The other key difference between Windows XP and Linux is price. An upgrade version of Windows XP Home Edition will set you back around £80; a copy of Linux can be downloaded from the web for nothing, or bought on a CD for a small amount that covers the cost of reproduction.

But unless you buy a new machine from a Linux specialist like GND Systems or Penguin Computing, you'll be hard pressed to find a company that offers Linux as a pre-installed alternative to Windows on its new systems.

Tom Guy, software marketing manager at the retail chain PC World, says less than 50 copies of Linux are sold across the UK each week, compared with thousands of Windows XP upgrades, and that none of the systems the stores sell comes with Linux pre-installed: "Linux is a very small percentage of our business. People want to buy software that's the same as, or compatible with, what they use at work. There's a comfort factor with Microsoft – a year ago most new buyers didn't know what an operating system was, but this year people want XP – they want their PC to feel more secure."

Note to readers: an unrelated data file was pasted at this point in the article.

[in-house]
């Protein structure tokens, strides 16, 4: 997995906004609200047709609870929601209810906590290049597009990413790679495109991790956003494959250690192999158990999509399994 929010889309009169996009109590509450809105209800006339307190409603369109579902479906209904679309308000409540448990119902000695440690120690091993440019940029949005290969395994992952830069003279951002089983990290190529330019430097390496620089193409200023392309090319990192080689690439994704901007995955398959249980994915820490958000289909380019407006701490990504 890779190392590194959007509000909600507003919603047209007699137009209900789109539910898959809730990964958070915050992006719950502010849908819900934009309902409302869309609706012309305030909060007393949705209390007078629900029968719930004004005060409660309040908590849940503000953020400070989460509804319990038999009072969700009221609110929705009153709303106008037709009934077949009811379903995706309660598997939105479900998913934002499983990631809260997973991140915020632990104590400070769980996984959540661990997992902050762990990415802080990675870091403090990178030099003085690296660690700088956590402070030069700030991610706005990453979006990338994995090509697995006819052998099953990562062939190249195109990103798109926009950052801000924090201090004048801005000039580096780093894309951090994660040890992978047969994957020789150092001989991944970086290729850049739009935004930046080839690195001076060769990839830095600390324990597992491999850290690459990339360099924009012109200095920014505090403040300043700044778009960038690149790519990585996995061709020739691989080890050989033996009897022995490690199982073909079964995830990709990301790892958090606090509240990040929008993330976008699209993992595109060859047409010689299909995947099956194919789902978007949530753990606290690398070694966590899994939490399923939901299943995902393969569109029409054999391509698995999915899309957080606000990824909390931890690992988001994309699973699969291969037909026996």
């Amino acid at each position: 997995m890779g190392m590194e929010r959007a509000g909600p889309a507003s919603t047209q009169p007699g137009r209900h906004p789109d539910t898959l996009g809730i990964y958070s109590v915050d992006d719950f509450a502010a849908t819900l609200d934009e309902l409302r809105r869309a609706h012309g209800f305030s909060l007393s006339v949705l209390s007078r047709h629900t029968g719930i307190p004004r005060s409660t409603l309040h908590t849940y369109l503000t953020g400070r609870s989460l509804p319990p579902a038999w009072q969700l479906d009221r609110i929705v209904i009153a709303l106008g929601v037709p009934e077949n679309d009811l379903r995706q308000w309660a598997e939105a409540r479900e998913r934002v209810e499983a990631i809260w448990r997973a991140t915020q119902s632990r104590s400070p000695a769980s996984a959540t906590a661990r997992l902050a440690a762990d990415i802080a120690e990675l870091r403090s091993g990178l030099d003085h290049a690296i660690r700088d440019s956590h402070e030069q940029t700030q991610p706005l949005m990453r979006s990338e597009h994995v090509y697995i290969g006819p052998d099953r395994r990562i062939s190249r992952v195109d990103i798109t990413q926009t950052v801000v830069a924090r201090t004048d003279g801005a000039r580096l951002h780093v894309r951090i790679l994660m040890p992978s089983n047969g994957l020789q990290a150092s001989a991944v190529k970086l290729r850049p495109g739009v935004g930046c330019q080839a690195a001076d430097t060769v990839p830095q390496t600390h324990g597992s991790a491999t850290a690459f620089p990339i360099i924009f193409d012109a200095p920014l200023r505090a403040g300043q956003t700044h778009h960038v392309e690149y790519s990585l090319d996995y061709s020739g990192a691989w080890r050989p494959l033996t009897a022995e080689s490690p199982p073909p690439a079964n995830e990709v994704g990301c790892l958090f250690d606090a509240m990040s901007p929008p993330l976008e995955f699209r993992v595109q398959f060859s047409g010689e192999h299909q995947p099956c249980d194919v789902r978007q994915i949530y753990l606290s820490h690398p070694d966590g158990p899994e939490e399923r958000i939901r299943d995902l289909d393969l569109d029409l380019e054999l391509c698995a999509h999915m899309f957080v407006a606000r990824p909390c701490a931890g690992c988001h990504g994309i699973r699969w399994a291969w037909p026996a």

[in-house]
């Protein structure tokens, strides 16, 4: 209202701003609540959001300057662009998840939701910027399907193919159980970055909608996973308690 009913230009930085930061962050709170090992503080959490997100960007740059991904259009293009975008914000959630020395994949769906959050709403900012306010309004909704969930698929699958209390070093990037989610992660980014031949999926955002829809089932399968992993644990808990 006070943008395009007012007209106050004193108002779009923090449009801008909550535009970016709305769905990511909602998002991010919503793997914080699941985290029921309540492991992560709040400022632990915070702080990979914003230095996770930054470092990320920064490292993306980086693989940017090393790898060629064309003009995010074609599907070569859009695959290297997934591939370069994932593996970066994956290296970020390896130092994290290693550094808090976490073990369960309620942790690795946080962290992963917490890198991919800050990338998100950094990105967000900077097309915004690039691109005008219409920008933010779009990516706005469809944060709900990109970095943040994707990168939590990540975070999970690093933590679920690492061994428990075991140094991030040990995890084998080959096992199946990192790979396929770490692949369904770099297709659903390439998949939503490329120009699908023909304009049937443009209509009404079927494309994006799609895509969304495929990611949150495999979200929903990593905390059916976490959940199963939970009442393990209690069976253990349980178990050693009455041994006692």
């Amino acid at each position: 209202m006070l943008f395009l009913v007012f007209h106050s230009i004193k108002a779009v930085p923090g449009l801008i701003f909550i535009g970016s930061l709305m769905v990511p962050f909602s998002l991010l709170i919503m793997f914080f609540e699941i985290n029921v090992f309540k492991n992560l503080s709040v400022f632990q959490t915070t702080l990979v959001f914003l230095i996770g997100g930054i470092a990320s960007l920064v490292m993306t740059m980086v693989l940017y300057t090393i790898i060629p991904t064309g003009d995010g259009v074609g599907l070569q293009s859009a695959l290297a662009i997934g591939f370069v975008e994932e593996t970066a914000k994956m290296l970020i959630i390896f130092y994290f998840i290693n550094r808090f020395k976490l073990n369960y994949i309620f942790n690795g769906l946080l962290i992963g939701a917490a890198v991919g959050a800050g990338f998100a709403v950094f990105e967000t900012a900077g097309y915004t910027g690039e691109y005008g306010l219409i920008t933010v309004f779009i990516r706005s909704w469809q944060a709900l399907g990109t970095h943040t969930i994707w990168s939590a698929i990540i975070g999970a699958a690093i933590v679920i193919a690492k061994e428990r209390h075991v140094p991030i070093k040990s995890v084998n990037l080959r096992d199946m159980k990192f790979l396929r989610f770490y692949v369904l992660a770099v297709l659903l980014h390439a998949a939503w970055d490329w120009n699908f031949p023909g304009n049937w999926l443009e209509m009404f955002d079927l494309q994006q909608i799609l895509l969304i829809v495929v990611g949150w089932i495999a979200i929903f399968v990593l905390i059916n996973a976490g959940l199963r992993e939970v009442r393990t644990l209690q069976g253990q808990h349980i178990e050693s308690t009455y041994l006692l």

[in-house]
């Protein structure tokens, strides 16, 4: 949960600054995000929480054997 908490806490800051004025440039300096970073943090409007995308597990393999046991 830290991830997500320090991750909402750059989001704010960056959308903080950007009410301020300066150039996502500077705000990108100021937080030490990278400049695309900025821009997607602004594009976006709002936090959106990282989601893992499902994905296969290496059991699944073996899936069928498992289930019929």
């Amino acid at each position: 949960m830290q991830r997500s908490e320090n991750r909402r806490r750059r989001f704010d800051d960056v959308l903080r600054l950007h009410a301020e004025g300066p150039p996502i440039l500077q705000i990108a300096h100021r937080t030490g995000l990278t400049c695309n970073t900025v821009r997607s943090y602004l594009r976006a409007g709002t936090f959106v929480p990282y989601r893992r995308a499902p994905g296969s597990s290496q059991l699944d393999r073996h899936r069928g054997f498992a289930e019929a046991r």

Yet Linux offers a stable, fast and attractive alternative to Windows. There are any number of alternative user interfaces available, it comes with a wide range of applications and it's completely free.

Chip giant Intel has reaffirmed its support for Linux on numerous occasions, but that support is far from obvious in the company's product line. While Windows users have a huge range of Intel software and utilities offering support for notebook PC battery management, enhanced disk caches, systems monitoring and management, there are no Linux versions of any piece of Intel software apart from one compiler for the Fortran language, mostly used for dealing with maths problems.